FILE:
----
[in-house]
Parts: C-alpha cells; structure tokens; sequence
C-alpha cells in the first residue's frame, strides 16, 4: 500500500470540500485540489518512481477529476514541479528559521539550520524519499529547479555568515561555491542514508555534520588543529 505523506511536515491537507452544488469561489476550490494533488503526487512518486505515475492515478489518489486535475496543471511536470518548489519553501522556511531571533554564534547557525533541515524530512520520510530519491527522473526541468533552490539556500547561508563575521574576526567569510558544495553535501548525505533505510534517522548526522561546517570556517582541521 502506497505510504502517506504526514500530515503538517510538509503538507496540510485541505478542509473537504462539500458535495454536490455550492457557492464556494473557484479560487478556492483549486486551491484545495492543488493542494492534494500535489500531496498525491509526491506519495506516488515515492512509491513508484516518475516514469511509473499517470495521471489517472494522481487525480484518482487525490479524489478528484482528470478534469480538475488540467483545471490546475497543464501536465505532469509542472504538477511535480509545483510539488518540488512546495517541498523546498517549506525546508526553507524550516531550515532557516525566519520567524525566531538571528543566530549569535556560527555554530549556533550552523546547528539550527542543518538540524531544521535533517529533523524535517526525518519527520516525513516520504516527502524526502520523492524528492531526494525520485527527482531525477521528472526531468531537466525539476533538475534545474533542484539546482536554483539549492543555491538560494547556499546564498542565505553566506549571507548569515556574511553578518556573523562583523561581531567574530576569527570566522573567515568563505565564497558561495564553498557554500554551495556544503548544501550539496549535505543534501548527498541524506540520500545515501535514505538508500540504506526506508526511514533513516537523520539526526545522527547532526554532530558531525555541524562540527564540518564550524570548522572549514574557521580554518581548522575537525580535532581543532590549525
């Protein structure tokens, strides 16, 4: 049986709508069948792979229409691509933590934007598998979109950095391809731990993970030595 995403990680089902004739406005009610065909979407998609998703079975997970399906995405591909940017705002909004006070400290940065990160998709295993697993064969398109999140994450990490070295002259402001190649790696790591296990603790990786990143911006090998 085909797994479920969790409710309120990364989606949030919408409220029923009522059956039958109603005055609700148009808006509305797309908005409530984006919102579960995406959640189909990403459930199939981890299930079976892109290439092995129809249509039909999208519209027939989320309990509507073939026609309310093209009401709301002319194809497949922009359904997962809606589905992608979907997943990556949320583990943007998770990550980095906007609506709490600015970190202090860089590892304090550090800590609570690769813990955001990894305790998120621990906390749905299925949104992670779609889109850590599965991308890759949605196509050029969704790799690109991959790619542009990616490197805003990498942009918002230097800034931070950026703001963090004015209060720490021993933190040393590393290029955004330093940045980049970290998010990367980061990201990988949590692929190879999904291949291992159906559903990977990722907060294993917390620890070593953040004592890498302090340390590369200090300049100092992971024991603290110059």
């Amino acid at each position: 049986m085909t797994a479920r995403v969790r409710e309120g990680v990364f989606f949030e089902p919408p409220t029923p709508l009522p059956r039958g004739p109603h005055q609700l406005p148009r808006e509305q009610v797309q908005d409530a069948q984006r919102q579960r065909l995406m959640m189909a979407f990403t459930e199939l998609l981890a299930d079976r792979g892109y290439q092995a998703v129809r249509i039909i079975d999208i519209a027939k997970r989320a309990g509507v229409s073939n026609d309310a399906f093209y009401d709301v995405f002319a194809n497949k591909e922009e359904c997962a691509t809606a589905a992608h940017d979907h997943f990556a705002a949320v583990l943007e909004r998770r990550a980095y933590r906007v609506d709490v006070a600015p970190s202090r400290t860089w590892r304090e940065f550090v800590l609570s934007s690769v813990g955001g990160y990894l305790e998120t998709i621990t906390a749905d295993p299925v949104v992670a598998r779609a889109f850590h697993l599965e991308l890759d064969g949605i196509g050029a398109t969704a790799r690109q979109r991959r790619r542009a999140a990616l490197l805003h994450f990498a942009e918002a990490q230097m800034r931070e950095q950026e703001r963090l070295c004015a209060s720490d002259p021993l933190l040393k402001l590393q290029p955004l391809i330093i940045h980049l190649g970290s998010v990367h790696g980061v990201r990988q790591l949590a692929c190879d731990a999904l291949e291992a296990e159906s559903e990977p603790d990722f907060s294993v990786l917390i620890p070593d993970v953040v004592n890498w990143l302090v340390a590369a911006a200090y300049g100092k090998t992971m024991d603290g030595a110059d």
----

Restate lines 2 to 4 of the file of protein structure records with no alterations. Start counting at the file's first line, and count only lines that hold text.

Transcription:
Parts: C-alpha cells; structure tokens; sequence
C-alpha cells in the first residue's frame, strides 16, 4: 500500500470540500485540489518512481477529476514541479528559521539550520524519499529547479555568515561555491542514508555534520588543529 505523506511536515491537507452544488469561489476550490494533488503526487512518486505515475492515478489518489486535475496543471511536470518548489519553501522556511531571533554564534547557525533541515524530512520520510530519491527522473526541468533552490539556500547561508563575521574576526567569510558544495553535501548525505533505510534517522548526522561546517570556517582541521 502506497505510504502517506504526514500530515503538517510538509503538507496540510485541505478542509473537504462539500458535495454536490455550492457557492464556494473557484479560487478556492483549486486551491484545495492543488493542494492534494500535489500531496498525491509526491506519495506516488515515492512509491513508484516518475516514469511509473499517470495521471489517472494522481487525480484518482487525490479524489478528484482528470478534469480538475488540467483545471490546475497543464501536465505532469509542472504538477511535480509545483510539488518540488512546495517541498523546498517549506525546508526553507524550516531550515532557516525566519520567524525566531538571528543566530549569535556560527555554530549556533550552523546547528539550527542543518538540524531544521535533517529533523524535517526525518519527520516525513516520504516527502524526502520523492524528492531526494525520485527527482531525477521528472526531468531537466525539476533538475534545474533542484539546482536554483539549492543555491538560494547556499546564498542565505553566506549571507548569515556574511553578518556573523562583523561581531567574530576569527570566522573567515568563505565564497558561495564553498557554500554551495556544503548544501550539496549535505543534501548527498541524506540520500545515501535514505538508500540504506526506508526511514533513516537523520539526526545522527547532526554532530558531525555541524562540527564540518564550524570548522572549514574557521580554518581548522575537525580535532581543532590549525
């Protein structure tokens, strides 16, 4: 049986709508069948792979229409691509933590934007598998979109950095391809731990993970030595 995403990680089902004739406005009610065909979407998609998703079975997970399906995405591909940017705002909004006070400290940065990160998709295993697993064969398109999140994450990490070295002259402001190649790696790591296990603790990786990143911006090998 085909797994479920969790409710309120990364989606949030919408409220029923009522059956039958109603005055609700148009808006509305797309908005409530984006919102579960995406959640189909990403459930199939981890299930079976892109290439092995129809249509039909999208519209027939989320309990509507073939026609309310093209009401709301002319194809497949922009359904997962809606589905992608979907997943990556949320583990943007998770990550980095906007609506709490600015970190202090860089590892304090550090800590609570690769813990955001990894305790998120621990906390749905299925949104992670779609889109850590599965991308890759949605196509050029969704790799690109991959790619542009990616490197805003990498942009918002230097800034931070950026703001963090004015209060720490021993933190040393590393290029955004330093940045980049970290998010990367980061990201990988949590692929190879999904291949291992159906559903990977990722907060294993917390620890070593953040004592890498302090340390590369200090300049100092992971024991603290110059």